• Bristol is also a seaport in England. It was one of the major seaports involved in the slave trade along with seaports in West Africa, Charleston, South Carlina, and the Carribbean.

  • Willow, Track and Twig are hippy names.

  • They are all pleasant and natural names that could have come from Walden Pond. Emerson and Thoreau would have loved them.

  • So would Orson Scott Card have loved them. They are a set of names, like the set of names in The Lost Boys.

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  • The name Piper is the name of a profession. The Piper is the musician who plays a pipe or flute. To me it is associated with the Pied Piper of Hamlin, who is an ironic character—both a protagonist and an antagonist.

  • But these are probably not the connotations that Sarah Palin had in mind.

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Palintology the musician who plays a pipe or flute. To me it is associated with the Pied Piper of Hamlin, who is an ironic character—both a protagonist and an antagonist.

  • Palintology is the interest in everything related to Sarah Palin,

  • including her talking to Joe Sixpack,

  • and Palin signs saying “Go girl!”

  • and Sarah asking, “what’s the difference between a pit bull and a hockey mom?”

  • and answering, “Lipstick.”

  • and the Tina Fey skit,

  • and Sarah Palin’s appearance on Saturday Night Live.

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Political Correctness the musician who plays a pipe or flute. To me it is associated with the Pied Piper of Hamlin, who is an ironic character—both a protagonist and an antagonist.

  • Huckabee has said that if he became President, he would seek to have a constitutional amendment to have America declared as “a Christian nation.”

  • In contrast the politically correct people are suggesting that instead of saying “Merry Christmas” we should say “Happy Holidays.”

  • In January of 2008, the American Dialect Society selected “Happy Kwanhanamas!” as the “most unnecessary word of 2007.” It is a blend of Happy Kwanza, Happy Hanukka, and Happy Christmas.

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!Religious Signifying I the musician who plays a pipe or flute. To me it is associated with the Pied Piper of Hamlin, who is an ironic character—both a protagonist and an antagonist.

  • National Public Radio noted that Huckabee was using many veiled references from the Bible to appeal to his conservative base.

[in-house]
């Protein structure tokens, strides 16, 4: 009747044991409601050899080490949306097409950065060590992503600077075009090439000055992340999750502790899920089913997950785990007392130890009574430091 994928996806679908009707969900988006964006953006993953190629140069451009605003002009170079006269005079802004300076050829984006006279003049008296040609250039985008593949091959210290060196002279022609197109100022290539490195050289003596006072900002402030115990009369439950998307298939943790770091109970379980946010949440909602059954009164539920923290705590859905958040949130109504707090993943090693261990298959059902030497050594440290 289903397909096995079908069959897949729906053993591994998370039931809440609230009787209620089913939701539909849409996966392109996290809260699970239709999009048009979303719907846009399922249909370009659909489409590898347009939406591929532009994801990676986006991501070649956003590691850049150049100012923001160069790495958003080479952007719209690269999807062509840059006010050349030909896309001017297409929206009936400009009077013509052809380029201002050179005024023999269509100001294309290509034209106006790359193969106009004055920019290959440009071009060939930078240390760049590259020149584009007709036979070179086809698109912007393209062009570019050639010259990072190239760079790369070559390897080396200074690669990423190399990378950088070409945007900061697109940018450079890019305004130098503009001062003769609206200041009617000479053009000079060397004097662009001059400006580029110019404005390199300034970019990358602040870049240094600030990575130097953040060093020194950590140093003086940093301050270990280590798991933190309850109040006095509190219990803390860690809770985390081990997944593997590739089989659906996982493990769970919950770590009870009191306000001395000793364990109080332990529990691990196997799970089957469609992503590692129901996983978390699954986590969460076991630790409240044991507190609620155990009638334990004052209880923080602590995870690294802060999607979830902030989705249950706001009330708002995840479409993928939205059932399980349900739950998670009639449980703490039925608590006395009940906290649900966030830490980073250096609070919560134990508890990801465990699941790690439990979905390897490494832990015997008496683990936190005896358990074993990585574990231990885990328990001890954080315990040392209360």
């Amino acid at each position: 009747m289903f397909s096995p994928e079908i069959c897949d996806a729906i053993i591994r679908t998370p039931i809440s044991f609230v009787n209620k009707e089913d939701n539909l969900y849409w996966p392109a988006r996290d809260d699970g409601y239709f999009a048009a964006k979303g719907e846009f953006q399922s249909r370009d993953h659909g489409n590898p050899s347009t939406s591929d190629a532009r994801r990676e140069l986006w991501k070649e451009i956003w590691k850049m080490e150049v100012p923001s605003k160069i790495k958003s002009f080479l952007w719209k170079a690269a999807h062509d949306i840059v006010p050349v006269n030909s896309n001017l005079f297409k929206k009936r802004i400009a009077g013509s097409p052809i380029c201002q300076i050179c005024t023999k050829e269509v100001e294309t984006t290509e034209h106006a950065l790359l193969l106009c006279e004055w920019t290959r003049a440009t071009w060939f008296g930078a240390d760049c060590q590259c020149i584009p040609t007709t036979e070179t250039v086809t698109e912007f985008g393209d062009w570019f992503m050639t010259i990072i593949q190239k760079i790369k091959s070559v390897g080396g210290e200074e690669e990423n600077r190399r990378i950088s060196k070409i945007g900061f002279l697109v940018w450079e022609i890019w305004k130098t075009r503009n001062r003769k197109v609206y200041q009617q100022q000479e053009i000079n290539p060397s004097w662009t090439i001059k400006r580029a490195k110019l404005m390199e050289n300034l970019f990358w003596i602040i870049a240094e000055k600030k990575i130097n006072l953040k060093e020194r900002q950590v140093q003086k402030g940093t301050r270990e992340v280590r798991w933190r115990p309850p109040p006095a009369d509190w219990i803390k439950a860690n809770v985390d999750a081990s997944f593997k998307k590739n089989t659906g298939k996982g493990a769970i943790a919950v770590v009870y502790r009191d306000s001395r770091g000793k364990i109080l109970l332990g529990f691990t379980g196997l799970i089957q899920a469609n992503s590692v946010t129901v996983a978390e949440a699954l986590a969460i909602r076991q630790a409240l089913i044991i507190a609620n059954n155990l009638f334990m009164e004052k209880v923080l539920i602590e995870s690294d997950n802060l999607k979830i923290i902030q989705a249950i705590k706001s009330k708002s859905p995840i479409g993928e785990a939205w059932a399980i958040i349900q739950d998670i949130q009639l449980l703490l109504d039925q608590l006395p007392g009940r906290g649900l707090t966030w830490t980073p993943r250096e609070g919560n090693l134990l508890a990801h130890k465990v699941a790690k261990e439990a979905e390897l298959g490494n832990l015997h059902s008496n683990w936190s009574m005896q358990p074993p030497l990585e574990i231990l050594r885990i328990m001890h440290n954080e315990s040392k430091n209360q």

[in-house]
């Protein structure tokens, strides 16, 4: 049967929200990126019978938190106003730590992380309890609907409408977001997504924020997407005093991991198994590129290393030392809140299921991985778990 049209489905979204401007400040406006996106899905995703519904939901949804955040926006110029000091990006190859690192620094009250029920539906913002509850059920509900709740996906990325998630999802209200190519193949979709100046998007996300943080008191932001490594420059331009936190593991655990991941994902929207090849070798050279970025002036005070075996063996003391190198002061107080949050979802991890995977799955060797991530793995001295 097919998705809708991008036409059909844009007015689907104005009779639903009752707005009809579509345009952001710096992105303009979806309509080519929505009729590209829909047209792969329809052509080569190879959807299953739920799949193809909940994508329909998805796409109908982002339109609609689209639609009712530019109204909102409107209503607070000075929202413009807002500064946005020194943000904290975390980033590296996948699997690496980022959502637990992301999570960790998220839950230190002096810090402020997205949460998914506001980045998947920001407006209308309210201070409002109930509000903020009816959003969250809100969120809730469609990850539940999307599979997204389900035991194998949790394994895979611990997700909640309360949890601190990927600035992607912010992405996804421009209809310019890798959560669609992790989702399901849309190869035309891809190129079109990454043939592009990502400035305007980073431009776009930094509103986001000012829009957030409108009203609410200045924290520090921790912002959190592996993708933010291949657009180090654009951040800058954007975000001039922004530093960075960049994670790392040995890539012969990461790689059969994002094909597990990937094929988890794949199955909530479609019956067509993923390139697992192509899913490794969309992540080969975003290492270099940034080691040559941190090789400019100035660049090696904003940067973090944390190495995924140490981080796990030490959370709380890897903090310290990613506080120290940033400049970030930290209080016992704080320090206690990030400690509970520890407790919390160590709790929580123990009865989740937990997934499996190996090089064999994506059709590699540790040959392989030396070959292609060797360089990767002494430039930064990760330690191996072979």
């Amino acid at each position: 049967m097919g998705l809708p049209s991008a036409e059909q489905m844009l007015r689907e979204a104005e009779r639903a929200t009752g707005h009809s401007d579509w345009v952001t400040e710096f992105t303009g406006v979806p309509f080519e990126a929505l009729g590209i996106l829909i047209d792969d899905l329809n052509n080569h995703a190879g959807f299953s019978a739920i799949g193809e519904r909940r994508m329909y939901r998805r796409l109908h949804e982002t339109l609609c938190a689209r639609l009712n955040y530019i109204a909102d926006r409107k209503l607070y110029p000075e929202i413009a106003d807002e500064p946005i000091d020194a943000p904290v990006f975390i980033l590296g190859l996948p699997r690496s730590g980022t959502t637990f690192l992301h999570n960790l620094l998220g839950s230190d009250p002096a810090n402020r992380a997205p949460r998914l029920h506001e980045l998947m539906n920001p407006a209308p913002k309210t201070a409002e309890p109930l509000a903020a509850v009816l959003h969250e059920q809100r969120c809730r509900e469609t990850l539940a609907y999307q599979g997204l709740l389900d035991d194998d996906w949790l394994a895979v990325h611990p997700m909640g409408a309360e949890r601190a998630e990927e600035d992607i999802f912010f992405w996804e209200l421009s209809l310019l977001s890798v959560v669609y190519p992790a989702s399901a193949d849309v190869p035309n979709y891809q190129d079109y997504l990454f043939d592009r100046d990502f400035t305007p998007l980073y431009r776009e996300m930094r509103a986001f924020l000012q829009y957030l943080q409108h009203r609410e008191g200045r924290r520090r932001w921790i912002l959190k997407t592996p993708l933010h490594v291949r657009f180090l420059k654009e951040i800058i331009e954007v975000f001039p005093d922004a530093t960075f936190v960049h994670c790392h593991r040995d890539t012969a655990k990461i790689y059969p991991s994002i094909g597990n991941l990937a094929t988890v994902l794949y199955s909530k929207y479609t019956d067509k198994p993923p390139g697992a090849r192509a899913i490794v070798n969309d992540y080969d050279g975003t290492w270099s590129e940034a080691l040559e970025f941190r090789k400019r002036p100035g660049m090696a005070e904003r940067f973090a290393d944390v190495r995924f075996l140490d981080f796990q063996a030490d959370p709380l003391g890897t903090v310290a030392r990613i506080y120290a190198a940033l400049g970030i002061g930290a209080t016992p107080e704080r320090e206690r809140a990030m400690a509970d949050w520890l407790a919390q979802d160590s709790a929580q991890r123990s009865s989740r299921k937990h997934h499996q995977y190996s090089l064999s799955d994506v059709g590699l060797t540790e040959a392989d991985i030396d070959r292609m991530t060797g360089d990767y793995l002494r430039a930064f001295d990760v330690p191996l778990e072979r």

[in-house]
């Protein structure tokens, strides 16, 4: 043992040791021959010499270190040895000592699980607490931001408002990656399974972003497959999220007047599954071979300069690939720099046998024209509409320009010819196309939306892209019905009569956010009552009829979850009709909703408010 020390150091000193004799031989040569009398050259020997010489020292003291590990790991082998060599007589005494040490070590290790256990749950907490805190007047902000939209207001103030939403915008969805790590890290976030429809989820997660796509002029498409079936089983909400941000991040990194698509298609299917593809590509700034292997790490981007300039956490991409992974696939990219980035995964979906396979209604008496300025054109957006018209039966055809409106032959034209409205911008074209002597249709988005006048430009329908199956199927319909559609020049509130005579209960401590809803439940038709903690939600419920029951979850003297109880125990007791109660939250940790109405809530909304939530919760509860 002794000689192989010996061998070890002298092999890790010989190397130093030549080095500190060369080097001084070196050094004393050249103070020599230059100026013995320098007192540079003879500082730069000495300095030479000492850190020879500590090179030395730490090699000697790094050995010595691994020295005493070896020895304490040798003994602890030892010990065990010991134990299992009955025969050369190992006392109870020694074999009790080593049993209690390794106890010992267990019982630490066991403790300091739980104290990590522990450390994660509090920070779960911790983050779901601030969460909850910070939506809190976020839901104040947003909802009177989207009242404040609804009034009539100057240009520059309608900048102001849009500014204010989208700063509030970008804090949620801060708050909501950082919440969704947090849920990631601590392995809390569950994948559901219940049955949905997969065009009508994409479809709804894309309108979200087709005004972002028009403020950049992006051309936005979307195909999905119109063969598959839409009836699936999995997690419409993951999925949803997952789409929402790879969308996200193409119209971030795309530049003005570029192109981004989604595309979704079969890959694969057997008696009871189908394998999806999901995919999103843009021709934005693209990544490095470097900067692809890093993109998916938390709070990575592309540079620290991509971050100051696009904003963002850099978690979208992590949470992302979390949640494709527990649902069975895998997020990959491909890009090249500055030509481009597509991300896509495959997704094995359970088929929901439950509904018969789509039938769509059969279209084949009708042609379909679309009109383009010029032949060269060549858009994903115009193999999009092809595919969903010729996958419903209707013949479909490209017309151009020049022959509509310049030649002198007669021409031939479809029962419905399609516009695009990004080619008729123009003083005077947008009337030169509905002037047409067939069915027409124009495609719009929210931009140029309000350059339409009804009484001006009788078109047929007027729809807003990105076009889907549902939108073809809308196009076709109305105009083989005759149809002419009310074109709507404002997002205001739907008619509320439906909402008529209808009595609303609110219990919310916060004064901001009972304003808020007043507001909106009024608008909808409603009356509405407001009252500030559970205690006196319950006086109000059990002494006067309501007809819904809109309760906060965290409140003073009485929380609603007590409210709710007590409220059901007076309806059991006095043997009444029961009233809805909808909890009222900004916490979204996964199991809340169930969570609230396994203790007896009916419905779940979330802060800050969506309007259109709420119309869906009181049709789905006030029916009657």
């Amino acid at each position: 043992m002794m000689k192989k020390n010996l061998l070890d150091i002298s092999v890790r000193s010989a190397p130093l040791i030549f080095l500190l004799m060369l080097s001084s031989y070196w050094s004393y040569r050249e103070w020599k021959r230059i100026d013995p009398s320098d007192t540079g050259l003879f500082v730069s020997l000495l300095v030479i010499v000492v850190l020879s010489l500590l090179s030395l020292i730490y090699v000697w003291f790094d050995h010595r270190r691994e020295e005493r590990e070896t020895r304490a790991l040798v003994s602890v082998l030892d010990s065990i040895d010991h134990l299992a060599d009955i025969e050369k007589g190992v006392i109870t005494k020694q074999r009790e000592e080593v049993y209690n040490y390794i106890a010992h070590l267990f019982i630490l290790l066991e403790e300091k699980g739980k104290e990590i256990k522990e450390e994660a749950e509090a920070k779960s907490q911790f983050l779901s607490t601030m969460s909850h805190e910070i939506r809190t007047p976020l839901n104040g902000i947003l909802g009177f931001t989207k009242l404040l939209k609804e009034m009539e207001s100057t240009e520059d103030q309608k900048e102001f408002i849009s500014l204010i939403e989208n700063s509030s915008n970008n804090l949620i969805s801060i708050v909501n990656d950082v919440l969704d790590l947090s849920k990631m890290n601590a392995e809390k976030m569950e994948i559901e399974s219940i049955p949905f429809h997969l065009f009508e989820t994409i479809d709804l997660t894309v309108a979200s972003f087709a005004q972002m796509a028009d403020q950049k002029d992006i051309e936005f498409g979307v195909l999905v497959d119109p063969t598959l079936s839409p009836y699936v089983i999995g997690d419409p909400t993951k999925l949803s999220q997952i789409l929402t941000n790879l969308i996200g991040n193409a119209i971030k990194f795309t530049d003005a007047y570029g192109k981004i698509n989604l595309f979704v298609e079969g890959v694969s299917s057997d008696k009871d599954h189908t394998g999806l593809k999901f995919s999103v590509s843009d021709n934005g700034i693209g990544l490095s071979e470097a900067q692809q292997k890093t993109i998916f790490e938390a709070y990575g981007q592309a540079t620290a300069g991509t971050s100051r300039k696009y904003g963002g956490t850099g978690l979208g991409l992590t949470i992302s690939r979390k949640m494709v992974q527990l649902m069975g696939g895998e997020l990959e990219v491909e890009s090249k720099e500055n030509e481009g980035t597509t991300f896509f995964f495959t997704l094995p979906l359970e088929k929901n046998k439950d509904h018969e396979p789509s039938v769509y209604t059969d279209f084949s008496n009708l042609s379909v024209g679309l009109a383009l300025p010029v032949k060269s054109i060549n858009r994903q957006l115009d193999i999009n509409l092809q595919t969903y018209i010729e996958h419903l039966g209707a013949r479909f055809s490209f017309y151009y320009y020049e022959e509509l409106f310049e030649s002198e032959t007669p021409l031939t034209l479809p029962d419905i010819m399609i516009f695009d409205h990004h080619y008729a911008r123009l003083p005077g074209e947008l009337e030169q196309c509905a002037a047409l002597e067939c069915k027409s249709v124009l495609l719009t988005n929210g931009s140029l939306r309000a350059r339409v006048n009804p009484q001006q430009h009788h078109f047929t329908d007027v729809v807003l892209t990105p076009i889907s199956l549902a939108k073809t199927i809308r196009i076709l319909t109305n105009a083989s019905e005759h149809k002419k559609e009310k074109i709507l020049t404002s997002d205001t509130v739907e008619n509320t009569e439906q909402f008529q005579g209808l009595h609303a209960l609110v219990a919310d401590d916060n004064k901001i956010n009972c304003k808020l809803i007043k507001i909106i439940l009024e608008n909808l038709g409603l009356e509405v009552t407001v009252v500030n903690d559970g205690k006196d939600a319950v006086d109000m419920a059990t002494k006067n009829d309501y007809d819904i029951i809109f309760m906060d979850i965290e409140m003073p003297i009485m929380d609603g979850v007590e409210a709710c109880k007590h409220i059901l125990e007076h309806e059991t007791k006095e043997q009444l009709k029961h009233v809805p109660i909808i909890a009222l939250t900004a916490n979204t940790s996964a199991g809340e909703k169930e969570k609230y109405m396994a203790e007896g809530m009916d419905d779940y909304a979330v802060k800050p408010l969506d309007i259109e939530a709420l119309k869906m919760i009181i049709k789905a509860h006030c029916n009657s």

• However, when this conservative base was questioned by NPR, only one of all of those polled was able to get all of the references correct.

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Religious signifying ii l.jpg
!Religious Signifying II the musician who plays a pipe or flute. To me it is associated with the Pied Piper of Hamlin, who is an ironic character—both a protagonist and an antagonist.

  • When Huckabee was told that it was almost a statistical impossibility that he could get the Republican nomination, he replied…

  • I didn’t major in math. I majored in miracles.

  • --National Public Radio 2/10/2008

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! the musician who plays a pipe or flute. To me it is associated with the Pied Piper of Hamlin, who is an ironic character—both a protagonist and an antagonist.The New Yorker

  • The New Yorker ran a cover satirically depicting Obama as a flag-burning Muslim and Michelle as a gun-toting radical was seen as a joke by the subscribers.

  • But when it was seen by tens of millions of non-subscribers many didn’t see the satire.

  • Newsweek said “You can’t erase a powerful image from someone’s mind any more than you can unring a bell.” (7/28/2008, p. 29)

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!What makes this satire? the musician who plays a pipe or flute. To me it is associated with the Pied Piper of Hamlin, who is an ironic character—both a protagonist and an antagonist.

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!!Tina Fey as Sarah Palin the musician who plays a pipe or flute. To me it is associated with the Pied Piper of Hamlin, who is an ironic character—both a protagonist and an antagonist.

  • Time says, “It’s hard to tell where Tina Fey ends and Sarah Palin begins…the updo, the wink, the syntax….”

  • “Where Palin’s campaign projected a smart, tough, folksy reformer, Fey showed a posing, in-over-her-head maverick-bot.”

  • “It is a seamless blending of reality and parody” (Time 10/20/2008, p. 29).

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!!!Tina Fey as Sarah Palin the musician who plays a pipe or flute. To me it is associated with the Pied Piper of Hamlin, who is an ironic character—both a protagonist and an antagonist.

  • http://www.nbc.com/Saturday_Night_Live/video/clips/palin-hillary-open/656281/